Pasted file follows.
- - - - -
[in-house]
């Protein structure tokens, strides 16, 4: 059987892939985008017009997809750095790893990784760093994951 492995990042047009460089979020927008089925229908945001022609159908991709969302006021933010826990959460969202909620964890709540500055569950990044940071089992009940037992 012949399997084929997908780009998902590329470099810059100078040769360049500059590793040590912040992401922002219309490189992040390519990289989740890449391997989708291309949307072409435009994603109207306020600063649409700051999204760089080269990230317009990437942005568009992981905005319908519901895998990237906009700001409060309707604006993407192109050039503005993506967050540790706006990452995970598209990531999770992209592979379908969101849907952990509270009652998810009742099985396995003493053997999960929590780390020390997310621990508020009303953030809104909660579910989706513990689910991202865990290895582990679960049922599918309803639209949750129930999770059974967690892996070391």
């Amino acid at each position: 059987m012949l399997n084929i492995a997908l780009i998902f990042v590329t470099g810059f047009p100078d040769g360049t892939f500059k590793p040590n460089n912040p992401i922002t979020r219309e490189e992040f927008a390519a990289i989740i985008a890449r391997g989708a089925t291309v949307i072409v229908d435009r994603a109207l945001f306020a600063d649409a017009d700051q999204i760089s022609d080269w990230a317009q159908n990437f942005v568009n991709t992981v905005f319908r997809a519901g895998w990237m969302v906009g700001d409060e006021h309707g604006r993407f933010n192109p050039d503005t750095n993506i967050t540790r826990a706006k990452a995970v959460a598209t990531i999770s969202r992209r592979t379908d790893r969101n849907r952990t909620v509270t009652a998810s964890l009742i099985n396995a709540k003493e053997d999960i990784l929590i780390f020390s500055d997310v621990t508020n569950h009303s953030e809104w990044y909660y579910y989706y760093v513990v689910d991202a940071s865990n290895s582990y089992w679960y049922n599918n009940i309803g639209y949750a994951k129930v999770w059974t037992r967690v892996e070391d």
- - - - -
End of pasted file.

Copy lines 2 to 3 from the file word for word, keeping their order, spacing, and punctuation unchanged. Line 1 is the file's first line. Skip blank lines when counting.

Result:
């Protein structure tokens, strides 16, 4: 059987892939985008017009997809750095790893990784760093994951 492995990042047009460089979020927008089925229908945001022609159908991709969302006021933010826990959460969202909620964890709540500055569950990044940071089992009940037992 012949399997084929997908780009998902590329470099810059100078040769360049500059590793040590912040992401922002219309490189992040390519990289989740890449391997989708291309949307072409435009994603109207306020600063649409700051999204760089080269990230317009990437942005568009992981905005319908519901895998990237906009700001409060309707604006993407192109050039503005993506967050540790706006990452995970598209990531999770992209592979379908969101849907952990509270009652998810009742099985396995003493053997999960929590780390020390997310621990508020009303953030809104909660579910989706513990689910991202865990290895582990679960049922599918309803639209949750129930999770059974967690892996070391």
């Amino acid at each position: 059987m012949l399997n084929i492995a997908l780009i998902f990042v590329t470099g810059f047009p100078d040769g360049t892939f500059k590793p040590n460089n912040p992401i922002t979020r219309e490189e992040f927008a390519a990289i989740i985008a890449r391997g989708a089925t291309v949307i072409v229908d435009r994603a109207l945001f306020a600063d649409a017009d700051q999204i760089s022609d080269w990230a317009q159908n990437f942005v568009n991709t992981v905005f319908r997809a519901g895998w990237m969302v906009g700001d409060e006021h309707g604006r993407f933010n192109p050039d503005t750095n993506i967050t540790r826990a706006k990452a995970v959460a598209t990531i999770s969202r992209r592979t379908d790893r969101n849907r952990t909620v509270t009652a998810s964890l009742i099985n396995a709540k003493e053997d999960i990784l929590i780390f020390s500055d997310v621990t508020n569950h009303s953030e809104w990044y909660y579910y989706y760093v513990v689910d991202a940071s865990n290895s582990y089992w679960y049922n599918n009940i309803g639209y949750a994951k129930v999770w059974t037992r967690v892996e070391d």